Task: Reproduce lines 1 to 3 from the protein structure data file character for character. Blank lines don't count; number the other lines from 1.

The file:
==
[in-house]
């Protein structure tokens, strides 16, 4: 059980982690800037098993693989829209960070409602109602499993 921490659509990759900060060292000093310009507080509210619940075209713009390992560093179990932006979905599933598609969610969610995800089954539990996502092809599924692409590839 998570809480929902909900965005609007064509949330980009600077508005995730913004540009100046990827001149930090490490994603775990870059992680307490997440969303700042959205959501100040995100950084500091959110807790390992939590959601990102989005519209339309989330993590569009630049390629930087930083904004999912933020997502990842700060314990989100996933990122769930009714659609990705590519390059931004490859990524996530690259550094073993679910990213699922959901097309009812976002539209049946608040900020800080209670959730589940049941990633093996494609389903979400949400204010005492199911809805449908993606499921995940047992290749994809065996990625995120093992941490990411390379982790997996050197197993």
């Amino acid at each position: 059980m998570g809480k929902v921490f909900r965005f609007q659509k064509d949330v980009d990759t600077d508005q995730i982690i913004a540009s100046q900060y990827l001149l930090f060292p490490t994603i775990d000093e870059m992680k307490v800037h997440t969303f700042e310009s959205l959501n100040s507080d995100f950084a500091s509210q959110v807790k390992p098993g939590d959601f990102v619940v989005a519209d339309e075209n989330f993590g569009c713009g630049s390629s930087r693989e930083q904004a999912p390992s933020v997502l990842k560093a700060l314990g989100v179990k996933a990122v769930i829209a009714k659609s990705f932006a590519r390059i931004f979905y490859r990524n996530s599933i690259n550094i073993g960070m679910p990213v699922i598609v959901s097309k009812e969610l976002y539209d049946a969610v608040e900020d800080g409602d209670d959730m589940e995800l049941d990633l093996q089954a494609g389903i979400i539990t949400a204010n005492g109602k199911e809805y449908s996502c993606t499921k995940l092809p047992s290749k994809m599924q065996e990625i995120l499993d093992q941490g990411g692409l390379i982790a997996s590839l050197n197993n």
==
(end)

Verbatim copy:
[in-house]
């Protein structure tokens, strides 16, 4: 059980982690800037098993693989829209960070409602109602499993 921490659509990759900060060292000093310009507080509210619940075209713009390992560093179990932006979905599933598609969610969610995800089954539990996502092809599924692409590839 998570809480929902909900965005609007064509949330980009600077508005995730913004540009100046990827001149930090490490994603775990870059992680307490997440969303700042959205959501100040995100950084500091959110807790390992939590959601990102989005519209339309989330993590569009630049390629930087930083904004999912933020997502990842700060314990989100996933990122769930009714659609990705590519390059931004490859990524996530690259550094073993679910990213699922959901097309009812976002539209049946608040900020800080209670959730589940049941990633093996494609389903979400949400204010005492199911809805449908993606499921995940047992290749994809065996990625995120093992941490990411390379982790997996050197197993």
């Amino acid at each position: 059980m998570g809480k929902v921490f909900r965005f609007q659509k064509d949330v980009d990759t600077d508005q995730i982690i913004a540009s100046q900060y990827l001149l930090f060292p490490t994603i775990d000093e870059m992680k307490v800037h997440t969303f700042e310009s959205l959501n100040s507080d995100f950084a500091s509210q959110v807790k390992p098993g939590d959601f990102v619940v989005a519209d339309e075209n989330f993590g569009c713009g630049s390629s930087r693989e930083q904004a999912p390992s933020v997502l990842k560093a700060l314990g989100v179990k996933a990122v769930i829209a009714k659609s990705f932006a590519r390059i931004f979905y490859r990524n996530s599933i690259n550094i073993g960070m679910p990213v699922i598609v959901s097309k009812e969610l976002y539209d049946a969610v608040e900020d800080g409602d209670d959730m589940e995800l049941d990633l093996q089954a494609g389903i979400i539990t949400a204010n005492g109602k199911e809805y449908s996502c993606t499921k995940l092809p047992s290749k994809m599924q065996e990625i995120l499993d093992q941490g990411g692409l390379i982790a997996s590839l050197n197993n």